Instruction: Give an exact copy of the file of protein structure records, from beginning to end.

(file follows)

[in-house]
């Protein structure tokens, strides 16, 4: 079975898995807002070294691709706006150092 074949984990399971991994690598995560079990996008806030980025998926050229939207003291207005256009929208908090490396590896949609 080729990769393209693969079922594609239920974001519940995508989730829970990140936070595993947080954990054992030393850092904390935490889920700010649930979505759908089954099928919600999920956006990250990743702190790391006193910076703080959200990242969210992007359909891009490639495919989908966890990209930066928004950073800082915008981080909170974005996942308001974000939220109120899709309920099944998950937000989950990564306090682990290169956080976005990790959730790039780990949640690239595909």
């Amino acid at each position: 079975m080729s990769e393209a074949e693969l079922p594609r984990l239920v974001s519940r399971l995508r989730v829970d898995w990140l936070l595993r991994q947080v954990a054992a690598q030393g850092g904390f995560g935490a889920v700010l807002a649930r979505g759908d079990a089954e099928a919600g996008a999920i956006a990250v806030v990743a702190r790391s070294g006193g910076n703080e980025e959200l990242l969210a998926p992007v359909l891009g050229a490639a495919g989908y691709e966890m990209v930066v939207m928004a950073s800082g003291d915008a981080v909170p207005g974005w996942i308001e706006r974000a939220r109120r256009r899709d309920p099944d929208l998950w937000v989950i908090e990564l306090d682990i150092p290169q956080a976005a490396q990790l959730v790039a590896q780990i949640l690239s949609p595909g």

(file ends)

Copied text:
[in-house]
């Protein structure tokens, strides 16, 4: 079975898995807002070294691709706006150092 074949984990399971991994690598995560079990996008806030980025998926050229939207003291207005256009929208908090490396590896949609 080729990769393209693969079922594609239920974001519940995508989730829970990140936070595993947080954990054992030393850092904390935490889920700010649930979505759908089954099928919600999920956006990250990743702190790391006193910076703080959200990242969210992007359909891009490639495919989908966890990209930066928004950073800082915008981080909170974005996942308001974000939220109120899709309920099944998950937000989950990564306090682990290169956080976005990790959730790039780990949640690239595909």
């Amino acid at each position: 079975m080729s990769e393209a074949e693969l079922p594609r984990l239920v974001s519940r399971l995508r989730v829970d898995w990140l936070l595993r991994q947080v954990a054992a690598q030393g850092g904390f995560g935490a889920v700010l807002a649930r979505g759908d079990a089954e099928a919600g996008a999920i956006a990250v806030v990743a702190r790391s070294g006193g910076n703080e980025e959200l990242l969210a998926p992007v359909l891009g050229a490639a495919g989908y691709e966890m990209v930066v939207m928004a950073s800082g003291d915008a981080v909170p207005g974005w996942i308001e706006r974000a939220r109120r256009r899709d309920p099944d929208l998950w937000v989950i908090e990564l306090d682990i150092p290169q956080a976005a490396q990790l959730v790039a590896q780990i949640l690239s949609p595909g």